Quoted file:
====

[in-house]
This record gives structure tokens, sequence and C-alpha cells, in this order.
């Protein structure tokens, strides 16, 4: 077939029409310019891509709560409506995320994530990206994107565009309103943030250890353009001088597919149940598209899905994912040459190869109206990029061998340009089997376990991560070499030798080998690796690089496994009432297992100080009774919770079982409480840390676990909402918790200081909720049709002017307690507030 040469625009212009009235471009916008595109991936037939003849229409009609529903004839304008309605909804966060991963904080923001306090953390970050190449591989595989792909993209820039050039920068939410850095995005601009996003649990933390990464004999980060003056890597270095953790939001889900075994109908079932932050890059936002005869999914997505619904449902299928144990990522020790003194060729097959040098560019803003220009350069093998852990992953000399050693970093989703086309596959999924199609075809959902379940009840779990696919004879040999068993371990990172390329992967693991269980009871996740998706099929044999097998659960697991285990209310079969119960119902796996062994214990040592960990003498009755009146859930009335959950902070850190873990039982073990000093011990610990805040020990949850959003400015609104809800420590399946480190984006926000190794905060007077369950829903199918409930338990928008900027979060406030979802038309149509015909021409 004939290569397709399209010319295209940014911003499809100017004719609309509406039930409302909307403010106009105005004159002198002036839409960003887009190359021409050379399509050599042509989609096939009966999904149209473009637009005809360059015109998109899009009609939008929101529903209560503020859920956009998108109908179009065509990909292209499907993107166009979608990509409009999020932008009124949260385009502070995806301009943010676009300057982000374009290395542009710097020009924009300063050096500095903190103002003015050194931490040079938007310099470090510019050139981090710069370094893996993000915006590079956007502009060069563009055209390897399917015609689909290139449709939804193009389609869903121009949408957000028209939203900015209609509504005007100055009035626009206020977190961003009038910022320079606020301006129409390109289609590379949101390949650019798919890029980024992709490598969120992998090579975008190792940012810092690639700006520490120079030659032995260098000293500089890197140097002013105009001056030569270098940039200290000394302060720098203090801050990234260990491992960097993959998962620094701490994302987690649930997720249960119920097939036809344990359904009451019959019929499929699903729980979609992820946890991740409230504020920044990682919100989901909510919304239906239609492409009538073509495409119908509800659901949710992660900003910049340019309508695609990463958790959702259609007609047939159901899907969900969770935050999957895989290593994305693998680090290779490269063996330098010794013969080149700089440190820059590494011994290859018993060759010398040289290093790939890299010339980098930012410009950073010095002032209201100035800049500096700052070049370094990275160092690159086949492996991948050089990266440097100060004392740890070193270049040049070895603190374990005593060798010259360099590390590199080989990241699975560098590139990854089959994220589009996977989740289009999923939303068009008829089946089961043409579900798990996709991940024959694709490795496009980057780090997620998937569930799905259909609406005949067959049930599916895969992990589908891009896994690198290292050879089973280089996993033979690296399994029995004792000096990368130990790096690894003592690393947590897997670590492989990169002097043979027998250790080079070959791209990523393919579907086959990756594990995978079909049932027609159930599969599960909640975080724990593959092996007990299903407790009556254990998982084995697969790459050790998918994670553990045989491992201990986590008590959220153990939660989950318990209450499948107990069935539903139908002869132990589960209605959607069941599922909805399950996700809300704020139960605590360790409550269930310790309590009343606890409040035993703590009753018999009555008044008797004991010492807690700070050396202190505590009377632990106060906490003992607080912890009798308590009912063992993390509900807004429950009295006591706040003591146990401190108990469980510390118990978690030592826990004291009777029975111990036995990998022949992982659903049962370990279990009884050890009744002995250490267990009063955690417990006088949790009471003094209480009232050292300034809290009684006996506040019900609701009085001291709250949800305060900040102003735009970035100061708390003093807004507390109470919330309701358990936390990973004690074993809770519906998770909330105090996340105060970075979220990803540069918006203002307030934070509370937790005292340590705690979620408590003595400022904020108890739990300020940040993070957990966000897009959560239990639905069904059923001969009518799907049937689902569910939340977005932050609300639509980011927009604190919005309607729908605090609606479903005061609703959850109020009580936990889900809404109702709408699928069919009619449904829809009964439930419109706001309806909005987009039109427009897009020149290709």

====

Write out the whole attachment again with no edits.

[in-house]
This record gives structure tokens, sequence and C-alpha cells, in this order.
């Protein structure tokens, strides 16, 4: 077939029409310019891509709560409506995320994530990206994107565009309103943030250890353009001088597919149940598209899905994912040459190869109206990029061998340009089997376990991560070499030798080998690796690089496994009432297992100080009774919770079982409480840390676990909402918790200081909720049709002017307690507030 040469625009212009009235471009916008595109991936037939003849229409009609529903004839304008309605909804966060991963904080923001306090953390970050190449591989595989792909993209820039050039920068939410850095995005601009996003649990933390990464004999980060003056890597270095953790939001889900075994109908079932932050890059936002005869999914997505619904449902299928144990990522020790003194060729097959040098560019803003220009350069093998852990992953000399050693970093989703086309596959999924199609075809959902379940009840779990696919004879040999068993371990990172390329992967693991269980009871996740998706099929044999097998659960697991285990209310079969119960119902796996062994214990040592960990003498009755009146859930009335959950902070850190873990039982073990000093011990610990805040020990949850959003400015609104809800420590399946480190984006926000190794905060007077369950829903199918409930338990928008900027979060406030979802038309149509015909021409 004939290569397709399209010319295209940014911003499809100017004719609309509406039930409302909307403010106009105005004159002198002036839409960003887009190359021409050379399509050599042509989609096939009966999904149209473009637009005809360059015109998109899009009609939008929101529903209560503020859920956009998108109908179009065509990909292209499907993107166009979608990509409009999020932008009124949260385009502070995806301009943010676009300057982000374009290395542009710097020009924009300063050096500095903190103002003015050194931490040079938007310099470090510019050139981090710069370094893996993000915006590079956007502009060069563009055209390897399917015609689909290139449709939804193009389609869903121009949408957000028209939203900015209609509504005007100055009035626009206020977190961003009038910022320079606020301006129409390109289609590379949101390949650019798919890029980024992709490598969120992998090579975008190792940012810092690639700006520490120079030659032995260098000293500089890197140097002013105009001056030569270098940039200290000394302060720098203090801050990234260990491992960097993959998962620094701490994302987690649930997720249960119920097939036809344990359904009451019959019929499929699903729980979609992820946890991740409230504020920044990682919100989901909510919304239906239609492409009538073509495409119908509800659901949710992660900003910049340019309508695609990463958790959702259609007609047939159901899907969900969770935050999957895989290593994305693998680090290779490269063996330098010794013969080149700089440190820059590494011994290859018993060759010398040289290093790939890299010339980098930012410009950073010095002032209201100035800049500096700052070049370094990275160092690159086949492996991948050089990266440097100060004392740890070193270049040049070895603190374990005593060798010259360099590390590199080989990241699975560098590139990854089959994220589009996977989740289009999923939303068009008829089946089961043409579900798990996709991940024959694709490795496009980057780090997620998937569930799905259909609406005949067959049930599916895969992990589908891009896994690198290292050879089973280089996993033979690296399994029995004792000096990368130990790096690894003592690393947590897997670590492989990169002097043979027998250790080079070959791209990523393919579907086959990756594990995978079909049932027609159930599969599960909640975080724990593959092996007990299903407790009556254990998982084995697969790459050790998918994670553990045989491992201990986590008590959220153990939660989950318990209450499948107990069935539903139908002869132990589960209605959607069941599922909805399950996700809300704020139960605590360790409550269930310790309590009343606890409040035993703590009753018999009555008044008797004991010492807690700070050396202190505590009377632990106060906490003992607080912890009798308590009912063992993390509900807004429950009295006591706040003591146990401190108990469980510390118990978690030592826990004291009777029975111990036995990998022949992982659903049962370990279990009884050890009744002995250490267990009063955690417990006088949790009471003094209480009232050292300034809290009684006996506040019900609701009085001291709250949800305060900040102003735009970035100061708390003093807004507390109470919330309701358990936390990973004690074993809770519906998770909330105090996340105060970075979220990803540069918006203002307030934070509370937790005292340590705690979620408590003595400022904020108890739990300020940040993070957990966000897009959560239990639905069904059923001969009518799907049937689902569910939340977005932050609300639509980011927009604190919005309607729908605090609606479903005061609703959850109020009580936990889900809404109702709408699928069919009619449904829809009964439930419109706001309806909005987009039109427009897009020149290709």